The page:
Andrew Kunambura 1 March 2018
HARARE – Two journalists from the State-run Zimbabwe Broadcasting
Corporation (ZBC) have set tongues wagging by running for political office
while still being employed by the perennially loss-making parastatal.
The scribes Tendai Munengwa and Andrew Neshamba have been “campaigning” on
a ruling party ticket in rural Mt Darwin South constituency in Mashonaland
Central even though dates for primary polls are still to be pronounced.
Even worse, while it is everyone’s democratic right to run for political
office, the fact that the journalists are still employed by ZBC has raised
serious ethical questions.
ZBC has faced a barrage of criticism for partisan reporting in favour of
Zanu PF, and lampooning rivals of the ruling party in its bulletins.
Peeved by its brazen leanings towards Zanu PF, the opposition parties have
been pushing for electoral reforms encompassing demands to make ZBC a
truly public broadcaster, whose reportage should be non-partisan.
Munengwa and Neshamba have both gone on paid leave to prepare their
campaign strategies and have been distributing “campaign” materials and
conducting meetings in Mt Darwin South.
Munengwa denied that he has been campaigning, saying he only distributed
calendars with the intention of promoting President Emmerson Mnangagwa in
the constituency and donated cement to two schools.
“I only distributed calendars which promote the #ED Has My Vote campaign
and if you check the calendar, the president’s picture is bigger than
mine. I have also donated cement to two schools in the constituency and
this cannot be read as campaigning,” he said.
Asked about the ethical professional infractions involved in his
legislative bid, Munengwa said he had a personal arrangement with the ZBC,
which permitted him to attempt to run for public office.
“The policy at ZBC is that we are free to run for public office. I have an
arrangement with my employer but unfortunately, it is between us and I am
not at liberty to disclose the details involved,” he said.
Neshamba could not be reached for comment.
Yesterday, ZBC chief executive officer Patrick Mavhura came to the defence
of his employees saying the public broadcaster has an arrangement with
Munengwa and Neshamba that allows them to return to work in the event that
they lose the election.
“At ZBC, our policy is that employees are permitted to run for public
office. They utilise their leave days; they don’t use company time to go
on their campaigns,” said Mavhura.
“The arrangement is such that when one wins, he or she immediately resigns
but if they lose the election, they can always come back to work. So that
is the arrangement with those gentlemen, we have cleared them to go on
their campaigns utilising their leave days. They had to sort out their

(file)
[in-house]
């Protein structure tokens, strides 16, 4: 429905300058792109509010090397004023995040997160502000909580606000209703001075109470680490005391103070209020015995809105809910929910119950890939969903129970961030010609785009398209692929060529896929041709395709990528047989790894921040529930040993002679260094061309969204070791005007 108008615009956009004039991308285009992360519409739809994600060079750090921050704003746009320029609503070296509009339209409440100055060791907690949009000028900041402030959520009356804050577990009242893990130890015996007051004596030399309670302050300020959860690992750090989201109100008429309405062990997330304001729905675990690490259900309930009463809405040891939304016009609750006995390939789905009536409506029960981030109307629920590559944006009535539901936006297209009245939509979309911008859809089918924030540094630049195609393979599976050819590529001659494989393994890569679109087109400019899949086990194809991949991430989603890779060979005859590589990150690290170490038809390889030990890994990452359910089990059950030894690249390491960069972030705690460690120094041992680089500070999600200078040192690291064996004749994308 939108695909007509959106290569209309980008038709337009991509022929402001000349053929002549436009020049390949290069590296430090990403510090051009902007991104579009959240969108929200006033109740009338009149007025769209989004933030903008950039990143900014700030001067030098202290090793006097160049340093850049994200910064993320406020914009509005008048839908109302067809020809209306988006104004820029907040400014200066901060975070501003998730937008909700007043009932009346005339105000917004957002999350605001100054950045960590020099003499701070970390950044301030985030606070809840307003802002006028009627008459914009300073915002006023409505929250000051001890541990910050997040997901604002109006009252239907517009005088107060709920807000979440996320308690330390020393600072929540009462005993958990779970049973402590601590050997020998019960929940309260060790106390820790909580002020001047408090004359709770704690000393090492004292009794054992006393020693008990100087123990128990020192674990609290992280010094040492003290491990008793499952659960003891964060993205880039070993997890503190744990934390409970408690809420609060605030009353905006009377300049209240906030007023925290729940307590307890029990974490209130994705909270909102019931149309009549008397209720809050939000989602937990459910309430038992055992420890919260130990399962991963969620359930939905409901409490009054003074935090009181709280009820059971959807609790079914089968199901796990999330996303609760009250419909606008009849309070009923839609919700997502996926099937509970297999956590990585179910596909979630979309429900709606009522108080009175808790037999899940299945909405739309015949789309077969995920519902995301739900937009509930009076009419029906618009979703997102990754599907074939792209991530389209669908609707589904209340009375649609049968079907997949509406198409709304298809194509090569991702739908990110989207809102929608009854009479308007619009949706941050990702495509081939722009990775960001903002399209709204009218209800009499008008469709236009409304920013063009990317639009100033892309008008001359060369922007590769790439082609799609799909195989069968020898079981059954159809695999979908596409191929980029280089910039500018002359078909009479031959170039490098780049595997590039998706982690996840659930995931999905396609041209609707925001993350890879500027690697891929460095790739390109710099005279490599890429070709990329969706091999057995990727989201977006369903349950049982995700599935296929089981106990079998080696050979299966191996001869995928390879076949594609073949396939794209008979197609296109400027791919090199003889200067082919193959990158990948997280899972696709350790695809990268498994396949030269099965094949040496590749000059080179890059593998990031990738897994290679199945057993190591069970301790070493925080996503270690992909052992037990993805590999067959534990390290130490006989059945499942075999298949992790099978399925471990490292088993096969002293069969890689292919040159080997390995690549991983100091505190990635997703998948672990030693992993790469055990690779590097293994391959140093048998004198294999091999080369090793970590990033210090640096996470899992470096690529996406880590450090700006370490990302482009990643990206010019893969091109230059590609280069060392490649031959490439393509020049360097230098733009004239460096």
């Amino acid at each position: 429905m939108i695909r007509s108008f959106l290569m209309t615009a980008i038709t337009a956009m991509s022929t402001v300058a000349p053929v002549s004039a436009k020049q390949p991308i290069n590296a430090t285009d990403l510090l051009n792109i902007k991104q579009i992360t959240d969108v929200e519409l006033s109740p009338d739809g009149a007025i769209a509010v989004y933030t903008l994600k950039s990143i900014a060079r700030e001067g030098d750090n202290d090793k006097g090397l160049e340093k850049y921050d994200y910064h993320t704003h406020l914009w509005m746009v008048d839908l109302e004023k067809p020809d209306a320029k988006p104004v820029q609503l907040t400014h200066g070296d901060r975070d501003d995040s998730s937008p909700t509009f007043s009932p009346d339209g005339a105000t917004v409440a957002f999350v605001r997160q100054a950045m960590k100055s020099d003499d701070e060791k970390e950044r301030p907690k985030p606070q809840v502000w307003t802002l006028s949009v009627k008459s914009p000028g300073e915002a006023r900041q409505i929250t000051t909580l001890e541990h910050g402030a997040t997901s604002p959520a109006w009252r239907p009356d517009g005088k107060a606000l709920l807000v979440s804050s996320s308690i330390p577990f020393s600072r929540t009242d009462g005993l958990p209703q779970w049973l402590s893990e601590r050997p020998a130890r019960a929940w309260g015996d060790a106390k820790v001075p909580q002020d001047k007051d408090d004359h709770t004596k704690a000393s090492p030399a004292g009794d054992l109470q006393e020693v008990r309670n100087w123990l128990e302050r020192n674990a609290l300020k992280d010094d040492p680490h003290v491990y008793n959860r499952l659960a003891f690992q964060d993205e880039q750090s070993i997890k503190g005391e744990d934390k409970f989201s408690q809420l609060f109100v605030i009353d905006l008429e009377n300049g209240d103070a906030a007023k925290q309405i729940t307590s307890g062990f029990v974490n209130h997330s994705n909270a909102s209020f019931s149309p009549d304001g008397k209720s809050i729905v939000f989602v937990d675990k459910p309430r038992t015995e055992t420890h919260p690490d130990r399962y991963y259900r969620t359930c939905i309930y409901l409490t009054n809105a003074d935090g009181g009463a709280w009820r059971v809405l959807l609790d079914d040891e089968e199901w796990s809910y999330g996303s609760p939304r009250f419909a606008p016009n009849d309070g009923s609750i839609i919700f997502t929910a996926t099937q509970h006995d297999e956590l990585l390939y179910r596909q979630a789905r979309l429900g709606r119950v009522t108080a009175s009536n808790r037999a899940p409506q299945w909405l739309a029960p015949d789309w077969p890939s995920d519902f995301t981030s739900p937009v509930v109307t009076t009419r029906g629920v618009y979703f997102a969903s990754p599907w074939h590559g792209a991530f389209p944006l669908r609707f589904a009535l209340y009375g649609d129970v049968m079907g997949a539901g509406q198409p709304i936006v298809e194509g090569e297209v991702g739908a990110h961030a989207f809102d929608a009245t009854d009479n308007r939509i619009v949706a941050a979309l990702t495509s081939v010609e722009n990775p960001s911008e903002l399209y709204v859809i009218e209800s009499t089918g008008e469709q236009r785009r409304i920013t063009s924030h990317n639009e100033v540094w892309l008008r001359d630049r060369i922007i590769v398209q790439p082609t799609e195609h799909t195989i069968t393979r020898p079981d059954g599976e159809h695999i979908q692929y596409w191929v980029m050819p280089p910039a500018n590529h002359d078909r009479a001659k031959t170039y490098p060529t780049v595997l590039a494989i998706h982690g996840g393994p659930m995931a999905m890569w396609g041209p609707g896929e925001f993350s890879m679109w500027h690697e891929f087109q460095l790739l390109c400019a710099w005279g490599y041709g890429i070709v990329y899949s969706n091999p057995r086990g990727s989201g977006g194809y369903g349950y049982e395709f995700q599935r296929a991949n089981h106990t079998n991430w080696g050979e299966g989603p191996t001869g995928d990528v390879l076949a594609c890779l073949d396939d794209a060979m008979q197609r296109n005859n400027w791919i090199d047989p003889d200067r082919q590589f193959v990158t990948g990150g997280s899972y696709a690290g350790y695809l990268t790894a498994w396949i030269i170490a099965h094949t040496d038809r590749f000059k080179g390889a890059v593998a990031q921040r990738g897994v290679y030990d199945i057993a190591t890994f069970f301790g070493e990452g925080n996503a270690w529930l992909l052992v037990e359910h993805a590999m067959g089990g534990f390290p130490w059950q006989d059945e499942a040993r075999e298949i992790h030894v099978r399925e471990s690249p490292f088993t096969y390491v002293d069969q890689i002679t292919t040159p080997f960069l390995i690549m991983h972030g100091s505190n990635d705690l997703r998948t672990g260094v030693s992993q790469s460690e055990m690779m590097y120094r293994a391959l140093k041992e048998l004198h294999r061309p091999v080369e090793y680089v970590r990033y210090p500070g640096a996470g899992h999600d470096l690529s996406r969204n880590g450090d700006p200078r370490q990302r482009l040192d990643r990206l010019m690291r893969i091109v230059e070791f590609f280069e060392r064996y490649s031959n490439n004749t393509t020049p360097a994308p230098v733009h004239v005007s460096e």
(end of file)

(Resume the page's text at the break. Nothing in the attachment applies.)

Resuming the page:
programmes accordingly,” he added.
But their antics have infuriated Zanu PF’s provincial co-ordinating
committee (PCC) in Mashonaland West, which has warned against premature
Zanu PF insiders who attended a PCC meeting convened by Kazembe Kazembe,
the party’s provincial chairperson for Mashonaland Central, told the Daily
News that Munengwa’s campaign poster was hoisted by the minister of
Sports, Arts and Recreation as a demonstration of material which is not
permissible until the campaign period has been opened to aspiring
“He (Kazembe) had a poster of Munengwa and which he said was currently not
being allowed. He went on to state that if he continues distributing such
material, he would be disqualified when campaigns get officially
underway,” said a PCC member who declined to be named.
Kazembe confirmed warning errant party members against premature campaigns
but claimed no names were mentioned at the Saturday meeting held in
“There was no name mentioned, we just said people must stop campaigning
prematurely because the party is yet to announce that it was opening up
contests. So until such a time, no one is allowed to conduct campaigns and
this is in line with the party’s position,” said Kazembe.
Mt Darwin South constituency was left without a Member of Parliament after
the incumbent Saviour Kasukuwere was dismissed from Zanu PF in November
last year, along with several party officials linked to the Generation 40
Kasukuwere lost the seat after he was kicked out of the party at the
height of an army-led operation that toppled former president Robert
He is believed to have fled into exile.
Munengwa and Neshamba are likely to battle it out in primary elections
with the ruling party’s youth national political commissar, Godfrey
Tsenengamu – who confirmed his interest in the constituency – and
businessman James Makamba, who is reportedly also eyeing the seat.